Seeing funnier side of Garthgate fiasco
Have we settled on an official name for the Garth Brooks story yet? Is Absurdgate too long? They call this the silly season on radio, but the cancellation of his Croker gigs is nonsense nonpareil. Callan's Kicks (Radio 1, Friday 6.30pm) or Gift Grub on the Ian Dempsey Breakfast Show (Today FM, Mon-Fri 7am) couldn't produce better comedy.
Yes, I realise it has serious repercussions for Dublin business and disappointed fans, and don't mean to make light of that. But still. It's concerts by a honky-tonk merchant which now won't go ahead. Nobody has died . . . yet.
Even in the midst of, for instance, a "serious" discussion of the matter on Today with Sean O'Rourke (Radio 1, Mon-Fri 10am), the inherent ridiculousness of the whole thing came through.
We're in a "western stand- off", Sean declared (appropriate enough, with a country star at its epicentre). Entertainment journalist Ken Sweeney retorted: "My biggest fear is that Garth Brooks will write a song about this in the future." He added that "the relationship between some residents and the GAA is like North Korea and South Korea at this stage".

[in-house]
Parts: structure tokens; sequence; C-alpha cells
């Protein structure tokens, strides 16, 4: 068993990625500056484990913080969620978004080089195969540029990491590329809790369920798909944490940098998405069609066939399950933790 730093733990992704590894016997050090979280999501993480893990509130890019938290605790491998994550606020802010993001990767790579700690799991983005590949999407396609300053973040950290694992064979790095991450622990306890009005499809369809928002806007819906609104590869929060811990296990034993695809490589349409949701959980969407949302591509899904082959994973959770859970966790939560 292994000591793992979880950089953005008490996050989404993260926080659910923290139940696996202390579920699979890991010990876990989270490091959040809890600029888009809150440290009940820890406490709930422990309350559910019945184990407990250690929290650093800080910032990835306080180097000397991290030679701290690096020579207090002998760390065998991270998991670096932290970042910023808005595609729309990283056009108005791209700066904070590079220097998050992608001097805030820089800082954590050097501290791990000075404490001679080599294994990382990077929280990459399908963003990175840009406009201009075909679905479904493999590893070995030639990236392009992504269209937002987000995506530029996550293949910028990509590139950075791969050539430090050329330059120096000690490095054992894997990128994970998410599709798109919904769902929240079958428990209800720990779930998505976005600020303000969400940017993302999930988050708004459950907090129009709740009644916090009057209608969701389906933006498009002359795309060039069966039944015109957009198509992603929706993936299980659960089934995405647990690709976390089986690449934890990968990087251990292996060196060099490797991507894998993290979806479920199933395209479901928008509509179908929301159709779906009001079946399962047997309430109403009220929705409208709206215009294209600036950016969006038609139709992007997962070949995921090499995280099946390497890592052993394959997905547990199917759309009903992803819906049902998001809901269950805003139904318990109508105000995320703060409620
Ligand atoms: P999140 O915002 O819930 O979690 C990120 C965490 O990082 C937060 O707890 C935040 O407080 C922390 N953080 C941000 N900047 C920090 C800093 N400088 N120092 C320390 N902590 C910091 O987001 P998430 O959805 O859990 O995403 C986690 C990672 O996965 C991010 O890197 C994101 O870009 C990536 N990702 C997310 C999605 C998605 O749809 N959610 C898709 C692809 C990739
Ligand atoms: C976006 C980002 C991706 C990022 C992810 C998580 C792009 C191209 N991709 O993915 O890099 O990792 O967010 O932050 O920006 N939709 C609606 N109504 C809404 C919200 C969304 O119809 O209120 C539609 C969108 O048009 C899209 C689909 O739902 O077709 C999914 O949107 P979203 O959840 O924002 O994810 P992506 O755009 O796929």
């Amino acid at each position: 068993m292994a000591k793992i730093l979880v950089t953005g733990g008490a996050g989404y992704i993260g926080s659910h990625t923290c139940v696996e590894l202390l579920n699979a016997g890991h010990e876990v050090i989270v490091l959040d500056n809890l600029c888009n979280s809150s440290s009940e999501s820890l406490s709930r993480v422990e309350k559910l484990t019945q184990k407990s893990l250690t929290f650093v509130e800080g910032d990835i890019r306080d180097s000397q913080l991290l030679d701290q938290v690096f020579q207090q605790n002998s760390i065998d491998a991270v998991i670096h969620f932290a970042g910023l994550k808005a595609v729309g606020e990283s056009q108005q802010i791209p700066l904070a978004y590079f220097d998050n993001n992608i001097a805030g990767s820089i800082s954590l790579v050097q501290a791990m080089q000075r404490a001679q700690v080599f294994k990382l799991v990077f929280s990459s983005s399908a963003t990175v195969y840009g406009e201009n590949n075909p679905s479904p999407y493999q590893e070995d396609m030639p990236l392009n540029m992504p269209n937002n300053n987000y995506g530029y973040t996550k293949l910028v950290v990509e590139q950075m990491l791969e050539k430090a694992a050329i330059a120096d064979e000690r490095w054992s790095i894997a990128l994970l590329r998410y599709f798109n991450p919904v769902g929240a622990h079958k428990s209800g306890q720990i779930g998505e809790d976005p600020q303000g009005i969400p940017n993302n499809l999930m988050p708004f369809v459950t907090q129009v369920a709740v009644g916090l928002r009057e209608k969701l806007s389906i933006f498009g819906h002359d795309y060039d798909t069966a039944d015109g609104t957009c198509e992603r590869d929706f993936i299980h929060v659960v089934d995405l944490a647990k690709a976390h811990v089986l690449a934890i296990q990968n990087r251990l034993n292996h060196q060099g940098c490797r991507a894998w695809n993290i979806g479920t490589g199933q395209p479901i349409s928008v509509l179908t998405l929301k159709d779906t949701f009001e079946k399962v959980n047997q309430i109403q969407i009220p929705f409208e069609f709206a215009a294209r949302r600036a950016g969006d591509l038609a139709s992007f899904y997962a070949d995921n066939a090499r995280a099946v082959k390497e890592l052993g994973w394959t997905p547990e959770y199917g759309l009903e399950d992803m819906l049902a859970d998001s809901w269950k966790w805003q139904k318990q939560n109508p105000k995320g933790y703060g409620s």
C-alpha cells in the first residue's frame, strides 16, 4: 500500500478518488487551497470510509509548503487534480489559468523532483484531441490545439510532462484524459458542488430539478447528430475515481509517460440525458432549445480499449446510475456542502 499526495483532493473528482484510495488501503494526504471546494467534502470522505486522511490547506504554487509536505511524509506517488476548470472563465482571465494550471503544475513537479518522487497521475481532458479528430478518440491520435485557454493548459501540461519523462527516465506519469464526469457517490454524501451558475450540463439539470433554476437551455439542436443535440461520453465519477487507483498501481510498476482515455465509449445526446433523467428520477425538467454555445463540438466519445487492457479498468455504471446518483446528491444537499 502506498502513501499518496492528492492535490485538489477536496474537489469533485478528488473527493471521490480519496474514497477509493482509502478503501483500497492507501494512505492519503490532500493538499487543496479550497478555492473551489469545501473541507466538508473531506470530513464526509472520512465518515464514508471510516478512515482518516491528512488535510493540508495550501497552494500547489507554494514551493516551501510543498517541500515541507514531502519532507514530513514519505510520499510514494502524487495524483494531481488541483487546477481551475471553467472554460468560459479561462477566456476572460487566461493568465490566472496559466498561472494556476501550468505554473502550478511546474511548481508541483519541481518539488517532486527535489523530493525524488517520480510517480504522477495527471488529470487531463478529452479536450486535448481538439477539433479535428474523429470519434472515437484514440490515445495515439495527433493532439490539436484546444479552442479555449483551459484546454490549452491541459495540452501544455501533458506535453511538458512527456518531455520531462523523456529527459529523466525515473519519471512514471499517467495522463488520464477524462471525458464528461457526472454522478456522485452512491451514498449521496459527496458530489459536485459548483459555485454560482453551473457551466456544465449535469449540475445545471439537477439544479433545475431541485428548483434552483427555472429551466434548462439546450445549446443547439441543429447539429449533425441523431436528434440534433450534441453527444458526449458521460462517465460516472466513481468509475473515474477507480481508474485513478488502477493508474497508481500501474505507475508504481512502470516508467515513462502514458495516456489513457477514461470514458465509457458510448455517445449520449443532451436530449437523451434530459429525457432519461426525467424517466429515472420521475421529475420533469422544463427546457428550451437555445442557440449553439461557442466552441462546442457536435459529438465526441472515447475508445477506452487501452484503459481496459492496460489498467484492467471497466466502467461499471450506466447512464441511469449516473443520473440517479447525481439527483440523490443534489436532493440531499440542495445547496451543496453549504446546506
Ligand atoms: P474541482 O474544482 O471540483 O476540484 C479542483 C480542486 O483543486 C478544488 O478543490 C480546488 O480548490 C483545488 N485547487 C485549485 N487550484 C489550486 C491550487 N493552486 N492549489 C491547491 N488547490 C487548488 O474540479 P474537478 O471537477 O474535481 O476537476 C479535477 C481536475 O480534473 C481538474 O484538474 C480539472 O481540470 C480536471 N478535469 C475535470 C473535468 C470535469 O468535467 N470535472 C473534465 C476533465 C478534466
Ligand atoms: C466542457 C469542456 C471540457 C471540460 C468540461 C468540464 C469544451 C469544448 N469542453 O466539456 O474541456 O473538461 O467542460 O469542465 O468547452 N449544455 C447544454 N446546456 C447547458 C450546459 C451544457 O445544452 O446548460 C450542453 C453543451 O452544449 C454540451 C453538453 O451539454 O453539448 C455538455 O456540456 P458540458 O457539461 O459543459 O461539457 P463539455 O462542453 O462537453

On Liveline (Radio 1, Mon-Fri 1.45pm), a lady called Margaret had a simple solution to the problem, offering rooms in her Wexford home for residents. Given what else was said all week, this was not the silliest thing heard.
That, for me, would be the anguished comments by Dublin Mayor Christy Burke, repeated across various shows, that this was "a funeral without a corpse" and there was "a sadness throughout the nation". If you say so.
He also sent out a heartfelt plea to the Cat in the Hat: "The country wants you – the country needs you!" As Oscar Wilde wrote, you'd need a heart of stone not to laugh.
Garthgate was only matched in sheer "what the hell is happening?" weirdness by Germany's 7-1 evisceration of Brazil in the World Cup. The John Murray Show (Radio 1, Mon-Fri 9am) spoke to Brazilian Paolo Oliveira – living in Ballina – for their World Cup Supporters Club.
I thought he was admirably philosophical about the whole thing, saying he felt "not too bad – the sun is shining here".
If only everyone else had that sense of perspective.